It remains to be seen whether the diplomats in Geneva can somehow snatch defeat from the jaws of victory and find a way to prolong the bloodshed and violence.
Russian President Vladimir Putin caught the world off guard on Monday by announcing the withdrawal of “the main part” of Russian armed forces in Syria as a new round of peace talks kick off in Geneva.
Although the withdrawal will not effect Russian troops at the Russian Naval Base at Tartus or the Hemeieem airbase in Latakia, it will involve the removal of those forces that were sent last September in what was then an equally surprising move to turn the tide of the conflict decisively in favour of the Syrian Army.
Announcing the withdrawal of “the main part of our military contingent” from Syria, Putin stated: “The effective work of our military created the conditions for the start of the peace process. I believe that the task put before the defense ministry and Russian armed forces has, on the whole, been fulfilled.”
The move comes just as the first peace talks in over two years begin in Geneva, and appear to have taken everyone by surprise. A member of the terrorist insurgency fighting to overthrow Syrian President Assad was quoted by Reuters as saying: “Nobody knows what is in Putin's mind.”
The peace talks themselves come directly after the mostly successful ceasefire that has greatly reduced fighting in Syria over the last two weeks, much to the surprise of nearly everyone. Russia's move is seen as a way for Russia to add diplomatic pressure to its Syrian ally to negotiate a settlement at the peace talks, likely involving a brokered settlement in which Assad accepts power sharing or other limitations or even steps down altogether.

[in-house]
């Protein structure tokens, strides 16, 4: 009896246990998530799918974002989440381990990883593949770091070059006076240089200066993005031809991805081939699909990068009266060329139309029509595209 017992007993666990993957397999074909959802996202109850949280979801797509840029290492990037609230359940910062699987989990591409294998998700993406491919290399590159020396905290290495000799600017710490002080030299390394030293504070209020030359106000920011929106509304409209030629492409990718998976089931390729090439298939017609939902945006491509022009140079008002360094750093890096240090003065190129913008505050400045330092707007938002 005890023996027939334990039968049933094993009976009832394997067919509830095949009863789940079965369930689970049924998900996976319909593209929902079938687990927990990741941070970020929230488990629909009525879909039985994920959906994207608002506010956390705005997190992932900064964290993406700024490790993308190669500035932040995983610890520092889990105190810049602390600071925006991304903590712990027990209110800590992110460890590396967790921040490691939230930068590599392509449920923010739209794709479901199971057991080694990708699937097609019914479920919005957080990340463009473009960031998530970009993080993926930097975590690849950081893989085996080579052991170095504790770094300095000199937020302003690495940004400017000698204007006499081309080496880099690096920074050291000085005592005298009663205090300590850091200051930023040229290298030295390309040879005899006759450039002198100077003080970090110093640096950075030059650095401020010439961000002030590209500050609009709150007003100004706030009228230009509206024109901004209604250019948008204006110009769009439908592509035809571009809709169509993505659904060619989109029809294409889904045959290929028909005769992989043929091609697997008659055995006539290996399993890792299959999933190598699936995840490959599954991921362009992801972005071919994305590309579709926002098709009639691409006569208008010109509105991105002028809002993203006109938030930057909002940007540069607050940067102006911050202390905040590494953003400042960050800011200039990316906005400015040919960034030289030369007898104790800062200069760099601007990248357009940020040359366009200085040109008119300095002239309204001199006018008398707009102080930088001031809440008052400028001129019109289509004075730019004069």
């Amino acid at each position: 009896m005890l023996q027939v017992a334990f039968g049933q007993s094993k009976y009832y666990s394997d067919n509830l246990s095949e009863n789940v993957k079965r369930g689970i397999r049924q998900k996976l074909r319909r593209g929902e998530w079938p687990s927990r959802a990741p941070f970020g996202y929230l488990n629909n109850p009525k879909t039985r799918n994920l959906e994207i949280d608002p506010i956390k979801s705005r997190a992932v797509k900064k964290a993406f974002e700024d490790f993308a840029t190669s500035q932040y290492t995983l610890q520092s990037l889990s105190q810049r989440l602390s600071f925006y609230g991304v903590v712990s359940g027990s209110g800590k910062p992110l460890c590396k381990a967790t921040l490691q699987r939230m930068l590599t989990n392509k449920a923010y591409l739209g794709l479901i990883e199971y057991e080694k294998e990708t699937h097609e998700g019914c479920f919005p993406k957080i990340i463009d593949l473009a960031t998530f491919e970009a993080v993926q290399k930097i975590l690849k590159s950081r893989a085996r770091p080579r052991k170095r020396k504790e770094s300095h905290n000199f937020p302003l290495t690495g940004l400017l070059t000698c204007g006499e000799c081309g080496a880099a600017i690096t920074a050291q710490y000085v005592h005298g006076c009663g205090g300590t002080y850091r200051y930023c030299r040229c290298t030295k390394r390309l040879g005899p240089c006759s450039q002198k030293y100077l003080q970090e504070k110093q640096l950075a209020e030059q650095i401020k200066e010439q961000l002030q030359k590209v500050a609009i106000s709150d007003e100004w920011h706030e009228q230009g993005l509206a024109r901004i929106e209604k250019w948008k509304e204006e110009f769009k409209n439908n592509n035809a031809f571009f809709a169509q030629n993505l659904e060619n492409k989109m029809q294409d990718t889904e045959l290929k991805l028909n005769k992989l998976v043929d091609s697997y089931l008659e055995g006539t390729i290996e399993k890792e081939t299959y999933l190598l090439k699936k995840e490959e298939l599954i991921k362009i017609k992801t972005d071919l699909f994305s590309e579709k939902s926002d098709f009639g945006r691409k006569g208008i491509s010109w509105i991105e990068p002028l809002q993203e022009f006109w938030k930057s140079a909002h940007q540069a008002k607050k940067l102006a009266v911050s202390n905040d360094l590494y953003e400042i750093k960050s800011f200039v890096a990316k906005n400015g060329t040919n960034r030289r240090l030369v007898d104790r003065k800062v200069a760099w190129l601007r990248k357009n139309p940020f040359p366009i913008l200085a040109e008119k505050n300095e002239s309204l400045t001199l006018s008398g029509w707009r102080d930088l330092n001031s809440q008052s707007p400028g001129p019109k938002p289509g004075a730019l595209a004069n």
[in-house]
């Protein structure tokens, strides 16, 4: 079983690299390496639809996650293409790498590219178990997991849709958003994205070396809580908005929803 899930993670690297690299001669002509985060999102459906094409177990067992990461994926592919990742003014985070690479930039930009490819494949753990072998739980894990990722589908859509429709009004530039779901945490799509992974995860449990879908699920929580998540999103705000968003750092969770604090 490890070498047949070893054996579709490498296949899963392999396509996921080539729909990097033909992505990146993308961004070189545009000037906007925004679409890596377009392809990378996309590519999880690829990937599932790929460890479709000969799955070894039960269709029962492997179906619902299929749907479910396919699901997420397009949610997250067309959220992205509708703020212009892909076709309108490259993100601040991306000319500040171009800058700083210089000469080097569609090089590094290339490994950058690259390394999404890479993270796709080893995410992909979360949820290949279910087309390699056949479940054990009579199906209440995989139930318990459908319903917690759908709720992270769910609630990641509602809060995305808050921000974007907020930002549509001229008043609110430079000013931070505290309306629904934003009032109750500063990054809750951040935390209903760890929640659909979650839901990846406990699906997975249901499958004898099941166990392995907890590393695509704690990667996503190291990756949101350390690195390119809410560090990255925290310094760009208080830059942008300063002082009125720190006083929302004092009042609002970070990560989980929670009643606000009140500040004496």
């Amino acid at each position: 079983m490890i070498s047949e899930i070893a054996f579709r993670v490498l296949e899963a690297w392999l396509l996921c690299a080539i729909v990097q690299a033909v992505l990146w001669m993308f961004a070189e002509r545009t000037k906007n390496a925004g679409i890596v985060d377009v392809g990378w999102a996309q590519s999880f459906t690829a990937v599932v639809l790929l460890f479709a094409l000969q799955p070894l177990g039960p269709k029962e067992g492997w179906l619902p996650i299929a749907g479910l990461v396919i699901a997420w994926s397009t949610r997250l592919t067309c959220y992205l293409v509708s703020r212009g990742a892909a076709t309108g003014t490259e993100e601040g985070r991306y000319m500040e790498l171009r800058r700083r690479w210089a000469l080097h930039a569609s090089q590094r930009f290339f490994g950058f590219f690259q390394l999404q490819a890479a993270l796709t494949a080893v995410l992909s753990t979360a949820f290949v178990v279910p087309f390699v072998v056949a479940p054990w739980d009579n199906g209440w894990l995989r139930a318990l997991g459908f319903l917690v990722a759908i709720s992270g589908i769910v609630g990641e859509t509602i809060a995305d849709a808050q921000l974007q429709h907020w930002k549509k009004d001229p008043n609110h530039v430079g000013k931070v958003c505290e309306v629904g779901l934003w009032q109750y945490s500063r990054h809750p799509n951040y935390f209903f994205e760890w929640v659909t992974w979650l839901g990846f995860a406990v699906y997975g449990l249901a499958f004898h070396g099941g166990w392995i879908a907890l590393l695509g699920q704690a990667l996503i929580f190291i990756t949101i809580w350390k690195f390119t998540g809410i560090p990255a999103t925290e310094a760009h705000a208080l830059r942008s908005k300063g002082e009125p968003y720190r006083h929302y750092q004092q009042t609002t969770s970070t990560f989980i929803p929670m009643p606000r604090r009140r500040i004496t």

The move does change the calculus for the main players at the table and, crucially, offers the US a way to save face by not appearing to have buckled under Russian military pressure. The real question is whether the Gulf States and Turkey can be made to stand down in Syria, a question thrown into sharp relief by yet another bombing in Ankara over the weekend. Turkey is blaming the bombing on the Kurdish PKK and stepping up its bombing of Kurdish targets in Northern Iraq.
The US is attempting to make Russia's withdrawal seem like a capitulation, intimating that Russia could not sustain their involvement in the region any longer due to economic strain. Whether true or not, Russia is already reaping the economic benefit of withdrawal: the ruble rose 1% against the dollar after the announcement on Monday.
Whatever the case, the prospect of a settled agreement in Syria have never looked as good as they do now. It remains to be seen whether the diplomats in Geneva can somehow snatch defeat from the jaws of victory and find a way to prolong the bloodshed and violence.